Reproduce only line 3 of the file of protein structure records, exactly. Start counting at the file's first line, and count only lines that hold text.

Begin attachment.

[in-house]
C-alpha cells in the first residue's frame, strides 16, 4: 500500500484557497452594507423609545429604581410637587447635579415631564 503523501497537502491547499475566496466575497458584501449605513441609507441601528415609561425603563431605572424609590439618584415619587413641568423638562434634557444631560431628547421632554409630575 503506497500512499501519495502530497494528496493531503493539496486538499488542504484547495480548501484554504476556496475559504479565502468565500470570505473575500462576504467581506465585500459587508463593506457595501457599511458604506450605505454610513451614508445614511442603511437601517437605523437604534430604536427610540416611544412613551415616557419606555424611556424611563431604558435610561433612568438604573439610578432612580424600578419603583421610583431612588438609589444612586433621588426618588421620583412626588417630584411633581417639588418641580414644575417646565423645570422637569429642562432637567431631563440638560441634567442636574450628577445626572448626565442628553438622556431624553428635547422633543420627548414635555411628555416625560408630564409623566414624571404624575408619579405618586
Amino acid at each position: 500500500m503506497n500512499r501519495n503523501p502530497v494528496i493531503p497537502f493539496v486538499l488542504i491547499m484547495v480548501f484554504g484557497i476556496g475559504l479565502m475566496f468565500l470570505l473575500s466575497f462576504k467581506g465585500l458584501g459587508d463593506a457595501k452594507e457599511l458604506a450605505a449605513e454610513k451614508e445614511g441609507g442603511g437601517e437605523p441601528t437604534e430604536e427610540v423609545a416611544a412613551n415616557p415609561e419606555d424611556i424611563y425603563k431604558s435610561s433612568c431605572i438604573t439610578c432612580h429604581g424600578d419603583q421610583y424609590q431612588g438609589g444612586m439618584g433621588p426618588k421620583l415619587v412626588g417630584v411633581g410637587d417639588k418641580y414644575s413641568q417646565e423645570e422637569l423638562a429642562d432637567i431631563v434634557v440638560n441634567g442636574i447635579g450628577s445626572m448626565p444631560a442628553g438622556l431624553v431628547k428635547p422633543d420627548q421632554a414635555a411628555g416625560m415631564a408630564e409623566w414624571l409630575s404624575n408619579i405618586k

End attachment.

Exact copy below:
Amino acid at each position: 500500500m503506497n500512499r501519495n503523501p502530497v494528496i493531503p497537502f493539496v486538499l488542504i491547499m484547495v480548501f484554504g484557497i476556496g475559504l479565502m475566496f468565500l470570505l473575500s466575497f462576504k467581506g465585500l458584501g459587508d463593506a457595501k452594507e457599511l458604506a450605505a449605513e454610513k451614508e445614511g441609507g442603511g437601517e437605523p441601528t437604534e430604536e427610540v423609545a416611544a412613551n415616557p415609561e419606555d424611556i424611563y425603563k431604558s435610561s433612568c431605572i438604573t439610578c432612580h429604581g424600578d419603583q421610583y424609590q431612588g438609589g444612586m439618584g433621588p426618588k421620583l415619587v412626588g417630584v411633581g410637587d417639588k418641580y414644575s413641568q417646565e423645570e422637569l423638562a429642562d432637567i431631563v434634557v440638560n441634567g442636574i447635579g450628577s445626572m448626565p444631560a442628553g438622556l431624553v431628547k428635547p422633543d420627548q421632554a414635555a411628555g416625560m415631564a408630564e409623566w414624571l409630575s404624575n408619579i405618586k